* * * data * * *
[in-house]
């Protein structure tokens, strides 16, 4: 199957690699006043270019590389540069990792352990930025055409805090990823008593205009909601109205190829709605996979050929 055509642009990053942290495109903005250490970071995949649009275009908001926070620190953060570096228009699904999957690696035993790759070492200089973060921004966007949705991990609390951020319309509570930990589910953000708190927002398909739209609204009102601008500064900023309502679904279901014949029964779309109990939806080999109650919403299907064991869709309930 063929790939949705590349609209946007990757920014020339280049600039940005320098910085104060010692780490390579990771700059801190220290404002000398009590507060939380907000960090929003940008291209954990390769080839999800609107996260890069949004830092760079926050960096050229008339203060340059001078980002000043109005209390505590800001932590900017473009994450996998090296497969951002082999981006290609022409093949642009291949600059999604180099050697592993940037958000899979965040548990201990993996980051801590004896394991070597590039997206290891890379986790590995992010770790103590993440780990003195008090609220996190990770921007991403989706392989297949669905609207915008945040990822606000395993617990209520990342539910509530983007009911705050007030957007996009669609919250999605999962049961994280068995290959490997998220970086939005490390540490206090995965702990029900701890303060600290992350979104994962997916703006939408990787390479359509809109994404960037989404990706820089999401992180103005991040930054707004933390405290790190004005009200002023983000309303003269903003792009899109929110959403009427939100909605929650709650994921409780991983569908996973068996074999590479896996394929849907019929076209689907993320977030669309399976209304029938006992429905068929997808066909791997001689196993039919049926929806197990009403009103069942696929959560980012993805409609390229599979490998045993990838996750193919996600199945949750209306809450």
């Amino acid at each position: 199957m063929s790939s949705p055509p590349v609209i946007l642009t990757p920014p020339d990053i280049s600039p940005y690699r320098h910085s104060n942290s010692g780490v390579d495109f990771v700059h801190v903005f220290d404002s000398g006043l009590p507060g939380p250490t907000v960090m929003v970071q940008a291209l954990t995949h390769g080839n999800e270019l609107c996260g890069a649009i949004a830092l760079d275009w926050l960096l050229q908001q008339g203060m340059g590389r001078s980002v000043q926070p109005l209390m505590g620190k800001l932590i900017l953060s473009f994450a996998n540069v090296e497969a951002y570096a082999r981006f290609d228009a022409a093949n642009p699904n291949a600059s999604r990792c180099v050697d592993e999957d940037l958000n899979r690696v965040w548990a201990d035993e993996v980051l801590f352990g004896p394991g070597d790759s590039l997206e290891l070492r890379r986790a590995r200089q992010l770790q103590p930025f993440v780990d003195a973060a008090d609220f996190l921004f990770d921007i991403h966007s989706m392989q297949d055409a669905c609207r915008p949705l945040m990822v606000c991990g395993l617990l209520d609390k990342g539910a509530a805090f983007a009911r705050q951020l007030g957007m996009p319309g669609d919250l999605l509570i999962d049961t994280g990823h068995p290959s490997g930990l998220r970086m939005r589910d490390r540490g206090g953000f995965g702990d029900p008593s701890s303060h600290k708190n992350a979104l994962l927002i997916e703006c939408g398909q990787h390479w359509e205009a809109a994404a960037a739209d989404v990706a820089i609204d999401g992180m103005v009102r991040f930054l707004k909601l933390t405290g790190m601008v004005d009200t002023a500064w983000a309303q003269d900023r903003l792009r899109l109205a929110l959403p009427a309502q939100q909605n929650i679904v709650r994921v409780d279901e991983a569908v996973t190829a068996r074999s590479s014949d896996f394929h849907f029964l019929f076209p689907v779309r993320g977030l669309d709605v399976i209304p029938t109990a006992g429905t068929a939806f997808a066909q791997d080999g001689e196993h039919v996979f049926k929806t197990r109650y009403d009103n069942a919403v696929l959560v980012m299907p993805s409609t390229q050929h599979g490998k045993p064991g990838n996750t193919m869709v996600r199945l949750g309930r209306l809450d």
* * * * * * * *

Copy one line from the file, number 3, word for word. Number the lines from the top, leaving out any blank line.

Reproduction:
């Amino acid at each position: 199957m063929s790939s949705p055509p590349v609209i946007l642009t990757p920014p020339d990053i280049s600039p940005y690699r320098h910085s104060n942290s010692g780490v390579d495109f990771v700059h801190v903005f220290d404002s000398g006043l009590p507060g939380p250490t907000v960090m929003v970071q940008a291209l954990t995949h390769g080839n999800e270019l609107c996260g890069a649009i949004a830092l760079d275009w926050l960096l050229q908001q008339g203060m340059g590389r001078s980002v000043q926070p109005l209390m505590g620190k800001l932590i900017l953060s473009f994450a996998n540069v090296e497969a951002y570096a082999r981006f290609d228009a022409a093949n642009p699904n291949a600059s999604r990792c180099v050697d592993e999957d940037l958000n899979r690696v965040w548990a201990d035993e993996v980051l801590f352990g004896p394991g070597d790759s590039l997206e290891l070492r890379r986790a590995r200089q992010l770790q103590p930025f993440v780990d003195a973060a008090d609220f996190l921004f990770d921007i991403h966007s989706m392989q297949d055409a669905c609207r915008p949705l945040m990822v606000c991990g395993l617990l209520d609390k990342g539910a509530a805090f983007a009911r705050q951020l007030g957007m996009p319309g669609d919250l999605l509570i999962d049961t994280g990823h068995p290959s490997g930990l998220r970086m939005r589910d490390r540490g206090g953000f995965g702990d029900p008593s701890s303060h600290k708190n992350a979104l994962l927002i997916e703006c939408g398909q990787h390479w359509e205009a809109a994404a960037a739209d989404v990706a820089i609204d999401g992180m103005v009102r991040f930054l707004k909601l933390t405290g790190m601008v004005d009200t002023a500064w983000a309303q003269d900023r903003l792009r899109l109205a929110l959403p009427a309502q939100q909605n929650i679904v709650r994921v409780d279901e991983a569908v996973t190829a068996r074999s590479s014949d896996f394929h849907f029964l019929f076209p689907v779309r993320g977030l669309d709605v399976i209304p029938t109990a006992g429905t068929a939806f997808a066909q791997d080999g001689e196993h039919v996979f049926k929806t197990r109650y009403d009103n069942a919403v696929l959560v980012m299907p993805s409609t390229q050929h599979g490998k045993p064991g990838n996750t193919m869709v996600r199945l949750g309930r209306l809450d």